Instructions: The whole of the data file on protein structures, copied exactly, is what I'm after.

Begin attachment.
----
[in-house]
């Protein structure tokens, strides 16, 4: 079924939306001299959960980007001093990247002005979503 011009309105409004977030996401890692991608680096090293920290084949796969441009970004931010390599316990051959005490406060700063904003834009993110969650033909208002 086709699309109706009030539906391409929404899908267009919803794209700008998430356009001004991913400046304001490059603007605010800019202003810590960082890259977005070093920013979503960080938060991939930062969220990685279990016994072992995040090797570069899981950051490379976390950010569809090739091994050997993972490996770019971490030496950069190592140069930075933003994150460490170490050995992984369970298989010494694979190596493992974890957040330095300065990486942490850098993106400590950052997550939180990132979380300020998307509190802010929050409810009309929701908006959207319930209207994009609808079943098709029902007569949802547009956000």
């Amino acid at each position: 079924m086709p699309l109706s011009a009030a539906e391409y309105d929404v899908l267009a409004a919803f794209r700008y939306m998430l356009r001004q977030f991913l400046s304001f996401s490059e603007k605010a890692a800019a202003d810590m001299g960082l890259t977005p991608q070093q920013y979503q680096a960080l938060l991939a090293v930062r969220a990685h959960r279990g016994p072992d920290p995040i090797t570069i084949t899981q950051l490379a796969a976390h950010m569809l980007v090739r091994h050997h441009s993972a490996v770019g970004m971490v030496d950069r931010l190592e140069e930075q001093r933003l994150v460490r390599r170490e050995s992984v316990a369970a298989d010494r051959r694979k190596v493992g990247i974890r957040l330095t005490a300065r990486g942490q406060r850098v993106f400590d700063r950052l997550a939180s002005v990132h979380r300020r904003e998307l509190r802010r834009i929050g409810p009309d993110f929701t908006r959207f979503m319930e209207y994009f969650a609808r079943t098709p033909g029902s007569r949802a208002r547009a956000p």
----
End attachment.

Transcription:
[in-house]
């Protein structure tokens, strides 16, 4: 079924939306001299959960980007001093990247002005979503 011009309105409004977030996401890692991608680096090293920290084949796969441009970004931010390599316990051959005490406060700063904003834009993110969650033909208002 086709699309109706009030539906391409929404899908267009919803794209700008998430356009001004991913400046304001490059603007605010800019202003810590960082890259977005070093920013979503960080938060991939930062969220990685279990016994072992995040090797570069899981950051490379976390950010569809090739091994050997993972490996770019971490030496950069190592140069930075933003994150460490170490050995992984369970298989010494694979190596493992974890957040330095300065990486942490850098993106400590950052997550939180990132979380300020998307509190802010929050409810009309929701908006959207319930209207994009609808079943098709029902007569949802547009956000």
């Amino acid at each position: 079924m086709p699309l109706s011009a009030a539906e391409y309105d929404v899908l267009a409004a919803f794209r700008y939306m998430l356009r001004q977030f991913l400046s304001f996401s490059e603007k605010a890692a800019a202003d810590m001299g960082l890259t977005p991608q070093q920013y979503q680096a960080l938060l991939a090293v930062r969220a990685h959960r279990g016994p072992d920290p995040i090797t570069i084949t899981q950051l490379a796969a976390h950010m569809l980007v090739r091994h050997h441009s993972a490996v770019g970004m971490v030496d950069r931010l190592e140069e930075q001093r933003l994150v460490r390599r170490e050995s992984v316990a369970a298989d010494r051959r694979k190596v493992g990247i974890r957040l330095t005490a300065r990486g942490q406060r850098v993106f400590d700063r950052l997550a939180s002005v990132h979380r300020r904003e998307l509190r802010r834009i929050g409810p009309d993110f929701t908006r959207f979503m319930e209207y994009f969650a609808r079943t098709p033909g029902s007569r949802a208002r547009a956000p």